If you are interested in eco print, I’m pretty sure you´ve heard the term “blanket”. Blankets are used in eco printing for two reasons but let me explain before how a bundle is made so as to understand where a “blanket” is placed.
A bundle is constructed by different layers:
A barrier: This is a piece of water proof material used to prevent that when rolling the bundle, the blanket touches the back part of the printed/target fabric. You only want the blanket to affect the front side of the fabric, not the back, because it will affect the areas where only plants are supposed to print.
- The fabric that you wish to print (the “target” piece). This can be a fabric of any kind. It can be wool, silk, cotton, linen, etc… Each kind of fabric requires a different preparation but we won’t get into this subject right now as this is another big subject by itself.
- Leaves or any other plant material
The role of blankets
As I already mentioned, the blankets have two different roles.
One is to give weight on the leaves and help all the parts in the bundle to be flexible. The blanket is usually wet so it presses the leaves down onto the fabric and by doing this, a better contact between the leaves and the fabric is achieved. Also when we lay parts of plants that are not flat but more three dimensional, we see that this causes different pressures and different contact between the plants and the fabrics. Some bulky parts of plants create air pockets and the plants in these pockets will not make good contact with the fabric. The blanket gives an extra soft thickness in the bundle and helps all the plants to get good contact with the fabric.
Another role of the blanket is to be a “carrier cloth”. Maybe you heard this term also and it means that we use a blanket to bring a substance like iron, tannin or dye to the bundle. You simply soak the blanket in the chosen substance and lay it on the leaves.
You can’t do eco print without iron. This is another very big subject which I will cover in another post but what is relevant to this subject is that one of the ways to bring iron to the bundle is to soak the blanket in iron water and to cover the fabrics and the plants that are laid on the bundle. The iron will react with the leaves and will create special effects. It usually will darken parts of the prints where the iron gets in contact with the tannin in the leaves.
Target Piece wool
Iron Blanket Cotton jersey with ferrous sulfate (iron water)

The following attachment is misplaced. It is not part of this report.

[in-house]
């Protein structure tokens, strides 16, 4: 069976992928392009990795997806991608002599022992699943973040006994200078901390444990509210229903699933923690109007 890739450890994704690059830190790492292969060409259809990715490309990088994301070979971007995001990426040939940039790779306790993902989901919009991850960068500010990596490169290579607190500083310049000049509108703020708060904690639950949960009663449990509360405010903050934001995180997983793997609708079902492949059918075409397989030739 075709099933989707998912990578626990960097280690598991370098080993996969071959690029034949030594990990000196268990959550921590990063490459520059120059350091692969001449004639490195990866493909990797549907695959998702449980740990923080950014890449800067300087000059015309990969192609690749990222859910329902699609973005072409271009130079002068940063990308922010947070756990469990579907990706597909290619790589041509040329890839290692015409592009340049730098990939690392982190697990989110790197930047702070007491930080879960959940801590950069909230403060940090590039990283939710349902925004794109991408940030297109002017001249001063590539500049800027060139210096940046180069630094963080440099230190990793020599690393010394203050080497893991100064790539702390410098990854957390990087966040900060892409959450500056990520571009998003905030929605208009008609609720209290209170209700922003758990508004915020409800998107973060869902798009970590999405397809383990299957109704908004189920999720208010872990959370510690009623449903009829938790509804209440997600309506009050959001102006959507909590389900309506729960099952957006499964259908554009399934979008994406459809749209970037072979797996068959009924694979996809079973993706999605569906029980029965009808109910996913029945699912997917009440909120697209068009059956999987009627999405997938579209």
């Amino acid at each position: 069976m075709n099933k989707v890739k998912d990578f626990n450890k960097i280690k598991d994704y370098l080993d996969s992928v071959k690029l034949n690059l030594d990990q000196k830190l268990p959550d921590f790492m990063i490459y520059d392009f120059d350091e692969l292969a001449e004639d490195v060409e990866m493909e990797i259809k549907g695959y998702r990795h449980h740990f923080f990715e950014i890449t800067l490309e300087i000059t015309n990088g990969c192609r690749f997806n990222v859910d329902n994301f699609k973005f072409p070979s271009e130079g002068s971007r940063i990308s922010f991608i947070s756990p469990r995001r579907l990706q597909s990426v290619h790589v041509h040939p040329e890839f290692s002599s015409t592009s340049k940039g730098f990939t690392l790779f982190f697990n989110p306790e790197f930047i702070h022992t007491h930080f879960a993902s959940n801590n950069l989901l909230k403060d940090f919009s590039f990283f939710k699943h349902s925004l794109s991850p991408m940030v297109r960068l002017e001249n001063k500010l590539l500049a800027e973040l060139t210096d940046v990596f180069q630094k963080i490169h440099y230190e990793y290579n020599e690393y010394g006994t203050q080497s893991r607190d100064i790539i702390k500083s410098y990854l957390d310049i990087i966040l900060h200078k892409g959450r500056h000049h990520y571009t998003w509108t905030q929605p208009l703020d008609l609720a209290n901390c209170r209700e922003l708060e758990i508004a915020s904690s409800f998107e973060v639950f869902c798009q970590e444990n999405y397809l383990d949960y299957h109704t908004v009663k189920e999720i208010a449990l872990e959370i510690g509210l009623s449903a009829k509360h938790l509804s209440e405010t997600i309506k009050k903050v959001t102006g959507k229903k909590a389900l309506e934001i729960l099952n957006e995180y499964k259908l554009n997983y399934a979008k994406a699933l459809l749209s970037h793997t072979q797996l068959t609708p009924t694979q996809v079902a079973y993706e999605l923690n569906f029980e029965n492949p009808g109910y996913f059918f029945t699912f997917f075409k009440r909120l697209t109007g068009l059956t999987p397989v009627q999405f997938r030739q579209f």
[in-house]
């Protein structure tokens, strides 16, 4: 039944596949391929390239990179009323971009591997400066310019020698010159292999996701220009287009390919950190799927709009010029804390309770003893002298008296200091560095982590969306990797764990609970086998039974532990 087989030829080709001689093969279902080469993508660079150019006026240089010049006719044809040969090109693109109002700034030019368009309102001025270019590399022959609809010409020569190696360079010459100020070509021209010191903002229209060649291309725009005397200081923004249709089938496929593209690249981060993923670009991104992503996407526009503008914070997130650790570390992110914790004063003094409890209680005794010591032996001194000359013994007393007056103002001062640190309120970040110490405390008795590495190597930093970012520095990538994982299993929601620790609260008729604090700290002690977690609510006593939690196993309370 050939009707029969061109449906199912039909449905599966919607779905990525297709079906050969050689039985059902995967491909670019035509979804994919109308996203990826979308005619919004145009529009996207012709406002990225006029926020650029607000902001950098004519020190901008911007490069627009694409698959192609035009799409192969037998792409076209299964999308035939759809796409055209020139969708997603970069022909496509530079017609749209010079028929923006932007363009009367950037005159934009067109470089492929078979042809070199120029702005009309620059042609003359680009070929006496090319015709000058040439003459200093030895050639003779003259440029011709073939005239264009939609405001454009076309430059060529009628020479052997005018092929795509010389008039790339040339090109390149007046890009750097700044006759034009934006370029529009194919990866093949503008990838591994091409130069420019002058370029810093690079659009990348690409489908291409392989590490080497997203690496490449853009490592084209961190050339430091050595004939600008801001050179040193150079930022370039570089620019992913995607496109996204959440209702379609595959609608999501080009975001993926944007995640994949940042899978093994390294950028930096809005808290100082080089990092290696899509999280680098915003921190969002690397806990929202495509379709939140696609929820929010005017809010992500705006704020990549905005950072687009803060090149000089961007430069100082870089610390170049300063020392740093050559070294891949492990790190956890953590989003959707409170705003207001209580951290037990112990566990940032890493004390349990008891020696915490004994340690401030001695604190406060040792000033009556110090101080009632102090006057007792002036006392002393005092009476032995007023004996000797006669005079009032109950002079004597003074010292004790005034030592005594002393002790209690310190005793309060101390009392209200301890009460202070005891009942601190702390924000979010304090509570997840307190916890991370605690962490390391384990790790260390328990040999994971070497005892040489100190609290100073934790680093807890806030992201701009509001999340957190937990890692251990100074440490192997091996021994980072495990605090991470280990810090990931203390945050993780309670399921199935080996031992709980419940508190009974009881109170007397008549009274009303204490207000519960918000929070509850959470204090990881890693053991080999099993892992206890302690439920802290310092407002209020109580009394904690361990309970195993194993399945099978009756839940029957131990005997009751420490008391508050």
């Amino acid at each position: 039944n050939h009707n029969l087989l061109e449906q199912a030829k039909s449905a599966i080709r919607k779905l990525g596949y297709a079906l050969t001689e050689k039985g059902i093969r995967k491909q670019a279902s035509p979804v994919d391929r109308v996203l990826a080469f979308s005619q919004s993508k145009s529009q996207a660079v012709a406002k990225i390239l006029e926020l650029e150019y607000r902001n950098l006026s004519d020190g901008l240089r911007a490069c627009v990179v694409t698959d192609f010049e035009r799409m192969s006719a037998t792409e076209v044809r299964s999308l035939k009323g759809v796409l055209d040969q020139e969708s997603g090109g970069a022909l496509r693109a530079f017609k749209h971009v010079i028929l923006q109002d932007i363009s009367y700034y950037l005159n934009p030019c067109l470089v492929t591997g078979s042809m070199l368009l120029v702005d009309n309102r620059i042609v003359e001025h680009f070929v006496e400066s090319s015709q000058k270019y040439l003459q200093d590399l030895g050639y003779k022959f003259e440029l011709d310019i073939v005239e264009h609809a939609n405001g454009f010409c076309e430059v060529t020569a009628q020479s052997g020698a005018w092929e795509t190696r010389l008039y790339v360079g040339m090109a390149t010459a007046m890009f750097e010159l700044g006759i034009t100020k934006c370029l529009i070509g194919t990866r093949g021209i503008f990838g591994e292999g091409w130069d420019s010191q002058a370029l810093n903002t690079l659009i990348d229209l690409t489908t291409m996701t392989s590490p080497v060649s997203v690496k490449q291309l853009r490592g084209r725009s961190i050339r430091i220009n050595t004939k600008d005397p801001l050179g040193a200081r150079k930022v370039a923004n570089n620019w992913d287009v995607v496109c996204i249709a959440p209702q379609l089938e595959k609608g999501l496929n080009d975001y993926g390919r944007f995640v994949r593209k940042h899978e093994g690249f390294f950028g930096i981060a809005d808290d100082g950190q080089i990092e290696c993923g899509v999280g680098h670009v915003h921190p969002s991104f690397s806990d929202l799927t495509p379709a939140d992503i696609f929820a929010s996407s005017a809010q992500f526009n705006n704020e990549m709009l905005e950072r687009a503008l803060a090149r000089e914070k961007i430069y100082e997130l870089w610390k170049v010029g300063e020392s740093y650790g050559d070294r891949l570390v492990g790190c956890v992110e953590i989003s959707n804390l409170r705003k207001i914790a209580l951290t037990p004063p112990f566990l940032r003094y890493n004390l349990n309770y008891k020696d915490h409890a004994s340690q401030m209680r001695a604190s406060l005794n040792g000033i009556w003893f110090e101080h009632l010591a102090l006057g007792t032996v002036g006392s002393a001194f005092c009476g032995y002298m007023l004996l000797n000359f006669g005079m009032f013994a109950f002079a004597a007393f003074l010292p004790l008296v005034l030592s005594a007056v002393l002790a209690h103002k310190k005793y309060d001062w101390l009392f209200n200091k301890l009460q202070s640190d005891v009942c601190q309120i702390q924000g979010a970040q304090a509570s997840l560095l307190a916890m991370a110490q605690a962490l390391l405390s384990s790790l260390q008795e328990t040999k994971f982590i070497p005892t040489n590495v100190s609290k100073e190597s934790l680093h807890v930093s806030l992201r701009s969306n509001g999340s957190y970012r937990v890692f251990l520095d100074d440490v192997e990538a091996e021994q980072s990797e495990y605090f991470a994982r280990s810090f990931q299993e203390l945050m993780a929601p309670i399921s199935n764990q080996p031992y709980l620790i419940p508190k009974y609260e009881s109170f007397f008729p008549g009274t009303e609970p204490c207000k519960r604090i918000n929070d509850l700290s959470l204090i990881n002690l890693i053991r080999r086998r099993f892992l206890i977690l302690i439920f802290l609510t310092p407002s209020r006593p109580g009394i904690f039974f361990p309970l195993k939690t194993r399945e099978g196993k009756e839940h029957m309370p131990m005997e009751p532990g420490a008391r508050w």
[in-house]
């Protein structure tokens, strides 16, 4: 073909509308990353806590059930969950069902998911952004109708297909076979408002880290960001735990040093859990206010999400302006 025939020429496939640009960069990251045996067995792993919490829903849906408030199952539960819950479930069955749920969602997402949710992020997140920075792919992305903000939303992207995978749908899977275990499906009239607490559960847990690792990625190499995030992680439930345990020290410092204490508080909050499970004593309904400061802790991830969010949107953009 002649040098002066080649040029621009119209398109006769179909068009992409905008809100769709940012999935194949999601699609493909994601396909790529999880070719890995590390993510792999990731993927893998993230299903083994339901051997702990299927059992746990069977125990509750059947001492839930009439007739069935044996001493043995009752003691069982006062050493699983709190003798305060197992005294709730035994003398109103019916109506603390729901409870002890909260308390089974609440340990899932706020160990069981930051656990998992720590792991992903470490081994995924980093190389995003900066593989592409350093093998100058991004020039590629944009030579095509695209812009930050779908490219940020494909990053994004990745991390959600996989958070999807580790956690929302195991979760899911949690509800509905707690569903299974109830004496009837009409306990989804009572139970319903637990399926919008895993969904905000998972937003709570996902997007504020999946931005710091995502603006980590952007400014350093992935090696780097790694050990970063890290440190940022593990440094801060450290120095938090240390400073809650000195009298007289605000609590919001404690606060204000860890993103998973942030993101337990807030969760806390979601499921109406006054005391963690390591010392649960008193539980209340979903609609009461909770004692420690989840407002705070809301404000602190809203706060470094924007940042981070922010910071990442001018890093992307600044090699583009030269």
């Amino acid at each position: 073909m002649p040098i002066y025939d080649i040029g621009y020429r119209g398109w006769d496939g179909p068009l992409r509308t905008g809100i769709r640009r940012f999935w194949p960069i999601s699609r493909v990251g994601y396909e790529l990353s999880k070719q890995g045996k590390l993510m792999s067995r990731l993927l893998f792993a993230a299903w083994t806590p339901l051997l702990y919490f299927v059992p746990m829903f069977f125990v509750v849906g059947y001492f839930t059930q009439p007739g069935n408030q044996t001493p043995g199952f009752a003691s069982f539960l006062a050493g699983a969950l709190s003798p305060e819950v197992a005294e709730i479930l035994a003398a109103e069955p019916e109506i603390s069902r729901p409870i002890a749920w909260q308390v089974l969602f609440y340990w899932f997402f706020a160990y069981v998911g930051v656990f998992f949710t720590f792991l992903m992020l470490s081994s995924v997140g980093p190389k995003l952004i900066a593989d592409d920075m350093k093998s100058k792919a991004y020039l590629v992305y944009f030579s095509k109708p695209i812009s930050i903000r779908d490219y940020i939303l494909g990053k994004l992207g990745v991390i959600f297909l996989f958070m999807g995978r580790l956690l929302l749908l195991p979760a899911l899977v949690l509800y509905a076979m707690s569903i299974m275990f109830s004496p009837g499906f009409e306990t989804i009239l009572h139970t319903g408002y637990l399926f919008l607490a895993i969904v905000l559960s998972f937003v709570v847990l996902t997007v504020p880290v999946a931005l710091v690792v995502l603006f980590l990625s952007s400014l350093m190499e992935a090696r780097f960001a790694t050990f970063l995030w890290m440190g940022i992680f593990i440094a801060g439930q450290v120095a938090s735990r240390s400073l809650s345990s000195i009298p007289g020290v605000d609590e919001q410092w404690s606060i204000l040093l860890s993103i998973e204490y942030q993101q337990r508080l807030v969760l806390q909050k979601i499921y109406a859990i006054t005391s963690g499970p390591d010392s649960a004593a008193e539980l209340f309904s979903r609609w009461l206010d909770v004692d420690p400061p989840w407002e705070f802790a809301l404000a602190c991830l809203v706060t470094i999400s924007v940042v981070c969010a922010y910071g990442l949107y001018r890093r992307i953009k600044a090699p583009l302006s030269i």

This kind of blanket is used to create a coloured background around the prints. Tannin is a substance that many plants have. You can read about tannins here: The Role of Tannin In Eco Printing
Tannins give different colors like: shades of gray/purple, shades of olive green and different shades of browns. By soaking a blanket in tannin water and laying it on top of the leaves you can color the background. The tannin blanket will only touch the background of the prints, because the leaves will be blocking the interaction between blanket and target fabric.
Target Piece Linen
Tannin Blanket Cotton jersey with Tanin from pomegranate (green) and black tea (brown)
It works in the same way as a tannin blanket, but instead of tannins we can use dyes such as logwood, cochineal, weld, madder, etc… with this dye we can get brighter colors as backgrounds. Pink, yellow, purple, red, etc…
You can also blend different substances for more special effects like tannin and dye, dye and iron, etc… and use the blanket to bring this mix into the bundle.
Target Piece Linen and Cotton
Tannin Blanket Cotton jersey with Cochineal (pink) and Logwood (purple)
It sounds strange, but we can also soak a blanket only in water. Why would we do this? Just to give weight and flexibility to the bundle. We use it when we want to improve the contact between plants and fabric but keeping the natural white color of the fabric as a background for our prints.
Target Piece Bamboo, Linen and a blend of Linen and Silk
Water Blanket Cotton jersey
What kind of materials can we use as blankets?
The blanket is another piece of fabric. Knitted fabrics like cotton jerseys work best because knitted fabrics usually absorb more liquid than woven fabrics. If you take two pieces of fabrics, one woven and the other one knitted and soak both of them in water you will see that the knitted one will be much heavier when it is wet.
So when it comes to water blankets, knitted fabrics will give more weight to the leaves. For tannins and dyes blankets, with a knitted fabric you will be able to bring more of these substances to the bundle and this will determine the intensity of the background color.